Geyser says: “I’ve spoken to Jews who are interested in being vegan but because of the antisemitism they experience, they couldn’t actively join the community. I do understand where people are coming from when they say that they want to focus on the non-human animals because there really isn’t any other movement for them, but I do think it’s important for people to feel safe because we need as many people as we can take to fight for them.”

Though plenty of Jewish and Romani people have condemned the likening of animal farming to the Holocaust, there are some who applaud the parallels. Aspey has heralded the works of Holocaust survivor Alex Hershaft as justification for his language, and other Jewish vegans have themselves equated the Holocaust with the exploitation of animals.

The broader problem, Kaplan stresses, is the widespread lack of understanding of this intricate and traumatic subject from those outside the affected communities. “There’s no nuance when they’re using this term,” she says, “and they’re not doing so to amplify Jewish and Romani voices or our culture and our heritage; they’re doing so to manipulate it and distort it to further whatever cause or point they’re trying to make, vegan or otherwise. It’s not about speciesism, it’s about respecting the people who were affected by the Holocaust.”

Antisemitism is, undeniably, on the rise. Both the UK and the USA reported record highs of antisemitic hate crime in 2019, followed by further record levels of online antisemitism in the UK during the first half of 2020. Only three weeks ago, images emerged from the January 6 insurrection on Capitol Hill of a man in a Camp Aushwitz hoodie: a chilling reminder that the antisemitic hatred proliferated by Nazi Germany is still very much alive.

veganism holocaustThese horrific events have made Geyser fearful. “Since I’ve been seeing more antisemitism in the community, I myself have been thinking: ‘If something comes down to it, which non-Jewish friends can I actually trust?’ It’s so crazy that that’s something in our DNA, whether or not we’ve directly come from people who’ve experienced it, it’s always in the corner of the mind, the mentality of needing to escape. A lot of the people using these Holocaust comparisons don’t understand that; they stick to the dictionary definitions and context doesn’t matter.”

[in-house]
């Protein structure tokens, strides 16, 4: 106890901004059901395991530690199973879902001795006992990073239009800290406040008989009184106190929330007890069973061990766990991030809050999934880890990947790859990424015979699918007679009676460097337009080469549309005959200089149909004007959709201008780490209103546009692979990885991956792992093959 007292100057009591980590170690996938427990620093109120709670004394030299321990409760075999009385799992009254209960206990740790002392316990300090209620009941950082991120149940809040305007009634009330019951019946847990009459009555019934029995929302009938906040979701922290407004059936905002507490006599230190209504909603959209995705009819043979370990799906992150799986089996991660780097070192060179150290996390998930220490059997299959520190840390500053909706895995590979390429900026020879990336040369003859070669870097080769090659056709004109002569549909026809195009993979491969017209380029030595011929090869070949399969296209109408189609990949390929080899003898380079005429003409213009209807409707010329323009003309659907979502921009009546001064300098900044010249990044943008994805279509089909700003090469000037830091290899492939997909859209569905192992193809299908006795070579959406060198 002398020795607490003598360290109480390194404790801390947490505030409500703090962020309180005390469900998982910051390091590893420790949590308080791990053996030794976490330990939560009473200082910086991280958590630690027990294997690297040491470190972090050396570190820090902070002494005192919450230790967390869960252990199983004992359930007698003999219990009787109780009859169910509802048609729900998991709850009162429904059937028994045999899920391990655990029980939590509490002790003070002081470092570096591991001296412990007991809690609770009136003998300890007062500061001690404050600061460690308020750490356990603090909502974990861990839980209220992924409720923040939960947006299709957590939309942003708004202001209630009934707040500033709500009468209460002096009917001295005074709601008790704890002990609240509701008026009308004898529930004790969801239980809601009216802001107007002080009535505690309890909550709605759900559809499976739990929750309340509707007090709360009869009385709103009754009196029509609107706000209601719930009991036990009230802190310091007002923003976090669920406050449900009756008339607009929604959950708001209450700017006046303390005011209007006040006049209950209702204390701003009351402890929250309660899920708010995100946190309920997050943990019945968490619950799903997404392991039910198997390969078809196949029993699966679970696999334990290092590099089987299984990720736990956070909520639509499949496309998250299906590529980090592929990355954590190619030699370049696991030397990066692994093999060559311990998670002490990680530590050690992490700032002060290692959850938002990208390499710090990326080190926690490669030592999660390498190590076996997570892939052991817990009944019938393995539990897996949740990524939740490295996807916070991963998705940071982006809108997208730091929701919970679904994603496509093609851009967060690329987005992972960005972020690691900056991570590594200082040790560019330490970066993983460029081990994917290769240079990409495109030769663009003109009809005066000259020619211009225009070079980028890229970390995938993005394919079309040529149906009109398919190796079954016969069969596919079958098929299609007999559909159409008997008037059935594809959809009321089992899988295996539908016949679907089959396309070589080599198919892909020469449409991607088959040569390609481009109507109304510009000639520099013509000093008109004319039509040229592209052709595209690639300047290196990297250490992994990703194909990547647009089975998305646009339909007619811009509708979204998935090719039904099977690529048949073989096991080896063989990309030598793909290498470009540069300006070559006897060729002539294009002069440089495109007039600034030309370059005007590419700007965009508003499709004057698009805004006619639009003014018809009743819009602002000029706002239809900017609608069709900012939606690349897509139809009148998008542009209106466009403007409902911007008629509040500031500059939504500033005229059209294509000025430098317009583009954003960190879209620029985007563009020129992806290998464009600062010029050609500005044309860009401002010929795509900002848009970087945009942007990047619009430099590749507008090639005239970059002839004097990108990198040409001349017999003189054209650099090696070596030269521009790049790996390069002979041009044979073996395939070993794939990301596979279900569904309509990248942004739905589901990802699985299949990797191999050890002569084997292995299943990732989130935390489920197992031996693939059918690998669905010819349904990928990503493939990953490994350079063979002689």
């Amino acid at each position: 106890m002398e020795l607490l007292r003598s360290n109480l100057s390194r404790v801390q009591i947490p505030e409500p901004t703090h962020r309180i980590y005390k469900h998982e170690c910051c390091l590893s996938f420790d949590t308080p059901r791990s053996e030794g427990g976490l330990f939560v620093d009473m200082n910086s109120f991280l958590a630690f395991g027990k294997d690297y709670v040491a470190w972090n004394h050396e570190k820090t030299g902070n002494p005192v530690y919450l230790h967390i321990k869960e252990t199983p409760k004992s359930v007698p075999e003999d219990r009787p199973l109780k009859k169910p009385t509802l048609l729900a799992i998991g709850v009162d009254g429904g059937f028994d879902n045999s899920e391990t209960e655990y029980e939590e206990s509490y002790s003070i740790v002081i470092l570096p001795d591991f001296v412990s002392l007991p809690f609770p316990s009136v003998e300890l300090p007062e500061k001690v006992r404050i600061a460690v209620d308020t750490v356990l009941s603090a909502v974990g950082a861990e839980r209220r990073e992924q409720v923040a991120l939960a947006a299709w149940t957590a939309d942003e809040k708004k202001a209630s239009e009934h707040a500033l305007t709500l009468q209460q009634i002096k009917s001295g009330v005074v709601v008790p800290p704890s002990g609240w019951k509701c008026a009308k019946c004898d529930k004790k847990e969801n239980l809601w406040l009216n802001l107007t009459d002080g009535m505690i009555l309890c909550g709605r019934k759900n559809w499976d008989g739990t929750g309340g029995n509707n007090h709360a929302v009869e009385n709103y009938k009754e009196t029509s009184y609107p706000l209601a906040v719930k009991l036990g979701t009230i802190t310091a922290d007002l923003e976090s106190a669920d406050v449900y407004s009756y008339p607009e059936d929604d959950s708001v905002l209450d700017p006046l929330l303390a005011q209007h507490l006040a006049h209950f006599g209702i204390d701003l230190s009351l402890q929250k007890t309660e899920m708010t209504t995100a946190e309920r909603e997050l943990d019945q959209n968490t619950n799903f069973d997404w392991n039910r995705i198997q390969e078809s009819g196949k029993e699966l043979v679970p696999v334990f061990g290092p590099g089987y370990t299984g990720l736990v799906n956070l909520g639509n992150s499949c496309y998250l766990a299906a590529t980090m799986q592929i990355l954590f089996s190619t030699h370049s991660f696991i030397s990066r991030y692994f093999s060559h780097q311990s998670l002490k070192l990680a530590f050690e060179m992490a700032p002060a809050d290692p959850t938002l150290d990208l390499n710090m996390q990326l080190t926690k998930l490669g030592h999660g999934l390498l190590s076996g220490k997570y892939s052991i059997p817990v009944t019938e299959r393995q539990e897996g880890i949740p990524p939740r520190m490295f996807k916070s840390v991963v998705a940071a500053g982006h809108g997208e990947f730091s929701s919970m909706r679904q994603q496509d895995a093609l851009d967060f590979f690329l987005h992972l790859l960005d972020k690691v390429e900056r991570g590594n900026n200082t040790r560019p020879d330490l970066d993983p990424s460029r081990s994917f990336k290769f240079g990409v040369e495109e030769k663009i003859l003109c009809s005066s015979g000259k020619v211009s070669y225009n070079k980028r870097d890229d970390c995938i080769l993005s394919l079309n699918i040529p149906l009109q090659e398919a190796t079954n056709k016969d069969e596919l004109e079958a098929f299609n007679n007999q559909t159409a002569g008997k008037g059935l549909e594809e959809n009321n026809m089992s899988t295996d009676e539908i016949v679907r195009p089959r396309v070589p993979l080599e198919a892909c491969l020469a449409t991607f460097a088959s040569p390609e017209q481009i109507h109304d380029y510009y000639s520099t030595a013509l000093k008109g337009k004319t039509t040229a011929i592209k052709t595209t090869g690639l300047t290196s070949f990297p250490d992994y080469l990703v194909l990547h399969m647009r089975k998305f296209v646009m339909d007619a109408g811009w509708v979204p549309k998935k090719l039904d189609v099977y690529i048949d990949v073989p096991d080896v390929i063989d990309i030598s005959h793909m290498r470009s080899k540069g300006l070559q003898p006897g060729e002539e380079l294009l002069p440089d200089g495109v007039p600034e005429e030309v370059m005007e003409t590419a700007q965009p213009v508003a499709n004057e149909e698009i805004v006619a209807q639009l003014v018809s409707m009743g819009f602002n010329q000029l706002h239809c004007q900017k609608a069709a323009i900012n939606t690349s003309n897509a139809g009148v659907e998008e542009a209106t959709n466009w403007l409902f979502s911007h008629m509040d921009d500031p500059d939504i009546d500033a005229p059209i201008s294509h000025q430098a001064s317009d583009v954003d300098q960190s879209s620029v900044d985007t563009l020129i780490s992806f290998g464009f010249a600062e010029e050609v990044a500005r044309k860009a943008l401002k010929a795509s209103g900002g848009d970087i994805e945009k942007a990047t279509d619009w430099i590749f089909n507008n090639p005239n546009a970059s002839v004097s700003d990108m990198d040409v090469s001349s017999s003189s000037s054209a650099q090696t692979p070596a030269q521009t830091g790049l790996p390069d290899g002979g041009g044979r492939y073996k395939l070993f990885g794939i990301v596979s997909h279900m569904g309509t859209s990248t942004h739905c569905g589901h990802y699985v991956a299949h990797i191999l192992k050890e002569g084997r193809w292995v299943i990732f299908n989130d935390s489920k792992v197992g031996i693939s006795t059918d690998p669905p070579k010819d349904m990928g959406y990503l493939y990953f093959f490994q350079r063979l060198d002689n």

As a movement grounded in compassion and justice for all living creatures, the vegan community needs to extend its advocacy towards human rights if we truly want to achieve liberation for all. By addressing antisemitism in our activism, we can create an inclusive, intersectional movement which respects all animal life, both human and non-human.

As Kaplan explains: “There are many parallels between atrocities committed against human and non-human animals, but we don’t have to detract from one struggle to uplift another. Exposing the truth of what’s done to animals doesn’t have to come at the cost of a human animal’s suffering.”

Amy Nicholas
Amy Nicholas
Amy is a regionally and nationally published journalist. Having finally broken up with dairy during Veganuary 2018, she believes that our diets are one of the biggest personal changes we can make in tackling the climate crisis, though she also advocates for urgent, systemic action. Amy recognises the intrinsic link between climate activism and social justice, and feels we must address both with the same energy and urgency. When not writing, Amy is a performing arts teacher, and loves nothing more than belting out show tunes in her kitchen (much to the dismay of her flatmate).